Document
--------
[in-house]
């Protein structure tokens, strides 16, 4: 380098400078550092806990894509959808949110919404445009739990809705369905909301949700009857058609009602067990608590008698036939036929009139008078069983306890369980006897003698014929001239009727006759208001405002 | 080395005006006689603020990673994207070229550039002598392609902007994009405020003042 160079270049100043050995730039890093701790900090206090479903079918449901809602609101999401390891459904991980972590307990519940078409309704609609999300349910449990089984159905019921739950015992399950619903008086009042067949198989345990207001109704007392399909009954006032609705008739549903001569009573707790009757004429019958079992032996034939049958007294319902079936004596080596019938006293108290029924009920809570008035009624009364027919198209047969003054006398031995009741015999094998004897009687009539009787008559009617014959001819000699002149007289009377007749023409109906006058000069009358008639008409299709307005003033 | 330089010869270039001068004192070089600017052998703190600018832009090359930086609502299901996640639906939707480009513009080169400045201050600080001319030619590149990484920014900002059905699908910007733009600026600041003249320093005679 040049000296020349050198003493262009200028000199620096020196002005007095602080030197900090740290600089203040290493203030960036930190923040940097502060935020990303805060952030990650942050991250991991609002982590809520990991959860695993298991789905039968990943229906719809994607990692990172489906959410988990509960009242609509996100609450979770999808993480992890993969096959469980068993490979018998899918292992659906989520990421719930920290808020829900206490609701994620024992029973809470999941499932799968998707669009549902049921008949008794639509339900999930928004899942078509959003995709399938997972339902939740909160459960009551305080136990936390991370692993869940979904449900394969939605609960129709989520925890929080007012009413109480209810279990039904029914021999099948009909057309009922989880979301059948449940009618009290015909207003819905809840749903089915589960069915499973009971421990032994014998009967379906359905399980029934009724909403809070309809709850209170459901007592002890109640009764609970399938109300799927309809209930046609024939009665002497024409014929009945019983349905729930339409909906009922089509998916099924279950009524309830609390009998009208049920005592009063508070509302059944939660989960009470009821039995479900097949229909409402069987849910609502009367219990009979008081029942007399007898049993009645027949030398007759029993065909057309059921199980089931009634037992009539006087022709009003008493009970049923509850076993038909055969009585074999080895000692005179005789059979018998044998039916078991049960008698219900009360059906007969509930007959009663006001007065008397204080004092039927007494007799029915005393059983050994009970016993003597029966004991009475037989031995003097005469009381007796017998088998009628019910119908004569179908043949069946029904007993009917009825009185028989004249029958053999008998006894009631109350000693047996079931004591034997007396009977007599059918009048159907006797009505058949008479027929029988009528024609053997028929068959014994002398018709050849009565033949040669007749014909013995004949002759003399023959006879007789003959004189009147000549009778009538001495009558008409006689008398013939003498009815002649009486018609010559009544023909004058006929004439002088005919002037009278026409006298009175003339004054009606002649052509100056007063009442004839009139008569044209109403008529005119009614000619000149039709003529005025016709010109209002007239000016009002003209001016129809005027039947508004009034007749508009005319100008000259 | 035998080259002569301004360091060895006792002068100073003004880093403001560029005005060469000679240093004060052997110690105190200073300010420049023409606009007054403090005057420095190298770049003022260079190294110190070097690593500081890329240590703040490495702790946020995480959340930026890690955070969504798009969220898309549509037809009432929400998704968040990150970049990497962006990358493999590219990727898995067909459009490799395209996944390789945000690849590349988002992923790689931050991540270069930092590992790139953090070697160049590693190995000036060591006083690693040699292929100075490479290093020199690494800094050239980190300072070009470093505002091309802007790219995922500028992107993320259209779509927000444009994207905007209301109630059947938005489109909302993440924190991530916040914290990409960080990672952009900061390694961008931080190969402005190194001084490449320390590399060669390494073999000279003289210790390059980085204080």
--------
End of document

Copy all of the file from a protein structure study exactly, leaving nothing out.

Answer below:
[in-house]
């Protein structure tokens, strides 16, 4: 380098400078550092806990894509959808949110919404445009739990809705369905909301949700009857058609009602067990608590008698036939036929009139008078069983306890369980006897003698014929001239009727006759208001405002 | 080395005006006689603020990673994207070229550039002598392609902007994009405020003042 160079270049100043050995730039890093701790900090206090479903079918449901809602609101999401390891459904991980972590307990519940078409309704609609999300349910449990089984159905019921739950015992399950619903008086009042067949198989345990207001109704007392399909009954006032609705008739549903001569009573707790009757004429019958079992032996034939049958007294319902079936004596080596019938006293108290029924009920809570008035009624009364027919198209047969003054006398031995009741015999094998004897009687009539009787008559009617014959001819000699002149007289009377007749023409109906006058000069009358008639008409299709307005003033 | 330089010869270039001068004192070089600017052998703190600018832009090359930086609502299901996640639906939707480009513009080169400045201050600080001319030619590149990484920014900002059905699908910007733009600026600041003249320093005679 040049000296020349050198003493262009200028000199620096020196002005007095602080030197900090740290600089203040290493203030960036930190923040940097502060935020990303805060952030990650942050991250991991609002982590809520990991959860695993298991789905039968990943229906719809994607990692990172489906959410988990509960009242609509996100609450979770999808993480992890993969096959469980068993490979018998899918292992659906989520990421719930920290808020829900206490609701994620024992029973809470999941499932799968998707669009549902049921008949008794639509339900999930928004899942078509959003995709399938997972339902939740909160459960009551305080136990936390991370692993869940979904449900394969939605609960129709989520925890929080007012009413109480209810279990039904029914021999099948009909057309009922989880979301059948449940009618009290015909207003819905809840749903089915589960069915499973009971421990032994014998009967379906359905399980029934009724909403809070309809709850209170459901007592002890109640009764609970399938109300799927309809209930046609024939009665002497024409014929009945019983349905729930339409909906009922089509998916099924279950009524309830609390009998009208049920005592009063508070509302059944939660989960009470009821039995479900097949229909409402069987849910609502009367219990009979008081029942007399007898049993009645027949030398007759029993065909057309059921199980089931009634037992009539006087022709009003008493009970049923509850076993038909055969009585074999080895000692005179005789059979018998044998039916078991049960008698219900009360059906007969509930007959009663006001007065008397204080004092039927007494007799029915005393059983050994009970016993003597029966004991009475037989031995003097005469009381007796017998088998009628019910119908004569179908043949069946029904007993009917009825009185028989004249029958053999008998006894009631109350000693047996079931004591034997007396009977007599059918009048159907006797009505058949008479027929029988009528024609053997028929068959014994002398018709050849009565033949040669007749014909013995004949002759003399023959006879007789003959004189009147000549009778009538001495009558008409006689008398013939003498009815002649009486018609010559009544023909004058006929004439002088005919002037009278026409006298009175003339004054009606002649052509100056007063009442004839009139008569044209109403008529005119009614000619000149039709003529005025016709010109209002007239000016009002003209001016129809005027039947508004009034007749508009005319100008000259 | 035998080259002569301004360091060895006792002068100073003004880093403001560029005005060469000679240093004060052997110690105190200073300010420049023409606009007054403090005057420095190298770049003022260079190294110190070097690593500081890329240590703040490495702790946020995480959340930026890690955070969504798009969220898309549509037809009432929400998704968040990150970049990497962006990358493999590219990727898995067909459009490799395209996944390789945000690849590349988002992923790689931050991540270069930092590992790139953090070697160049590693190995000036060591006083690693040699292929100075490479290093020199690494800094050239980190300072070009470093505002091309802007790219995922500028992107993320259209779509927000444009994207905007209301109630059947938005489109909302993440924190991530916040914290990409960080990672952009900061390694961008931080190969402005190194001084490449320390590399060669390494073999000279003289210790390059980085204080």